Teesside University becomes a living wage employer

Teesside University has become the latest university to announce set to raise the pay of its lowest-paid staff.

The university is renowned in the region as an organisation that values its workforce and it is one of only five UK universities to be accredited with the Investors in People gold award – the highest Investors in People accolade.

The living wage has been calculated at £7.65 an hour, and Teesside University has agreed to introduce a supplement to raise the level of its lowest grade pay point to make sure its staff receive the living wage.

Teesside University employs more than 2,300 staff, 162 of whom are on the first salary scale. This means that all of these staff will now receive £7.65.

The living wage is seen as the level of income needed to provide an acceptable standard of living in Britain to ensure good health, adequate child development and social inclusion.

UNISON joint branch secretary, and chair of the union’s higher education service group executive, Denise Ward has spearheaded a long campaign on campus alongside her trade union colleagues in UCU to make Teesside University a living wage employer, working with the other joint secretaries and the support of the officers and executive of the branch – .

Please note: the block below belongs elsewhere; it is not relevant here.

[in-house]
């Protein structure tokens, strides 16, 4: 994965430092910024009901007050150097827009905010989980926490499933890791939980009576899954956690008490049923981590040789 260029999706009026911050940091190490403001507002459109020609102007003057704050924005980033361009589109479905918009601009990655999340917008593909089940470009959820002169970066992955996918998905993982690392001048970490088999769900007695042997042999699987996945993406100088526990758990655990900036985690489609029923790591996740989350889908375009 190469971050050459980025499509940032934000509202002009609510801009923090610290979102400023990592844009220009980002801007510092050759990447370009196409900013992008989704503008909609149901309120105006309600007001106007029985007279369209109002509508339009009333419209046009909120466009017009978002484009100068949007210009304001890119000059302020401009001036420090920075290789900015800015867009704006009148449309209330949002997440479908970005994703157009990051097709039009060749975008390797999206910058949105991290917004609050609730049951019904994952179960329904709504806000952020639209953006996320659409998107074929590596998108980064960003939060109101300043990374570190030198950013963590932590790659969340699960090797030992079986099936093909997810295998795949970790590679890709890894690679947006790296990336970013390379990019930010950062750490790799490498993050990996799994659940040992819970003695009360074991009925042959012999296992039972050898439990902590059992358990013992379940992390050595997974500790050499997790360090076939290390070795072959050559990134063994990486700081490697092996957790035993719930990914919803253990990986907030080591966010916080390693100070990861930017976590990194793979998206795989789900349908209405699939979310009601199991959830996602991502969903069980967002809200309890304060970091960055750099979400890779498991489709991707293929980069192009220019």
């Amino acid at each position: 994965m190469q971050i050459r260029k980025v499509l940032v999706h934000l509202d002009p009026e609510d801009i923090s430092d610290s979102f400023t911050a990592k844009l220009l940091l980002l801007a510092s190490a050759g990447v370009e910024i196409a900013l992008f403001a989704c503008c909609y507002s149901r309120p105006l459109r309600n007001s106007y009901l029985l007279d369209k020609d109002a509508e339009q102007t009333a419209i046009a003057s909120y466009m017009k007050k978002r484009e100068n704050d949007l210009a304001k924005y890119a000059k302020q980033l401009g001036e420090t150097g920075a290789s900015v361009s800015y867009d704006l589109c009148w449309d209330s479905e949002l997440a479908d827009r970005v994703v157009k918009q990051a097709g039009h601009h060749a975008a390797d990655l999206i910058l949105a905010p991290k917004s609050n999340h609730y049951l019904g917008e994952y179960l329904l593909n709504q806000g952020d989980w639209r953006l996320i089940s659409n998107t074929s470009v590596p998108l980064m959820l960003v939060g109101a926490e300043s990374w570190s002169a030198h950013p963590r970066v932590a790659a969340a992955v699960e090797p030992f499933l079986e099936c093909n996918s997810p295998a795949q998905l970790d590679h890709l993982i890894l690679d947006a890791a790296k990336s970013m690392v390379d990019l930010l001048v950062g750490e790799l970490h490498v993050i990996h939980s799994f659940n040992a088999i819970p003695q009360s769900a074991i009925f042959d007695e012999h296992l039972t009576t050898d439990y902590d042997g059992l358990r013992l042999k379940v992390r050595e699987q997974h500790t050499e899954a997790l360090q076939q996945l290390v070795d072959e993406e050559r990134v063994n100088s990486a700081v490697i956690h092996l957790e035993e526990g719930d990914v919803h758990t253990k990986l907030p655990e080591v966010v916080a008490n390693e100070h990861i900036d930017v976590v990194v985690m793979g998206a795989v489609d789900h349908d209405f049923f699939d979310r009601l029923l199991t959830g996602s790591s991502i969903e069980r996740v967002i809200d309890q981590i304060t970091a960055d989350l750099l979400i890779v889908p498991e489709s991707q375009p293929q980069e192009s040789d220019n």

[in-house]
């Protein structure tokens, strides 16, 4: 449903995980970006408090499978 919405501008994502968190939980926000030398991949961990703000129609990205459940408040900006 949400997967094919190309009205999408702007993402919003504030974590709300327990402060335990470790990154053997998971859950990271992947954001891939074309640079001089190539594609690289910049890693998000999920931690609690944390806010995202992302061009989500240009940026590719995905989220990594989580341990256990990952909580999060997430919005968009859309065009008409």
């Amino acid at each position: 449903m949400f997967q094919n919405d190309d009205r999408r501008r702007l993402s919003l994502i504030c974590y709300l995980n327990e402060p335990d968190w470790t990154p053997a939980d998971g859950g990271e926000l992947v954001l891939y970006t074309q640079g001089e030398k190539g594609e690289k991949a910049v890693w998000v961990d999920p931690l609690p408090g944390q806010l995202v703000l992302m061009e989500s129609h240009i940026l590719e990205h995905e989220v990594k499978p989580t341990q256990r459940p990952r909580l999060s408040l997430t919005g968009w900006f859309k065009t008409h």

Ms Ward said: ”Every member of staff plays a vital role and it is through their hard work that Teesside won University of the Year in 2009/10 – the first modern university ever to do so – and this year was awarded the prestigious Queen’s Anniversary Prize for world-class excellence in education.”

The university have agreed to pay the living wage for its lowest-paid employees from 1 April 2014.

UNISON regional organiser Duncan Rothwell said: “UNISON’s Teesside University branch has set a high bar for all higher education employers in the Northern region.”

UNISON continues to lead the campaign for no employee in higher education to be paid less than a living wage and is convinced that, given the current success of the UK university sector, the money is available in to make an improved offer on pay for those that have contributed to the world-class services to students.

The campaign for a living wage is widening in the region, with Middlesborough announcing that it aims to become a ‘living wage town’.

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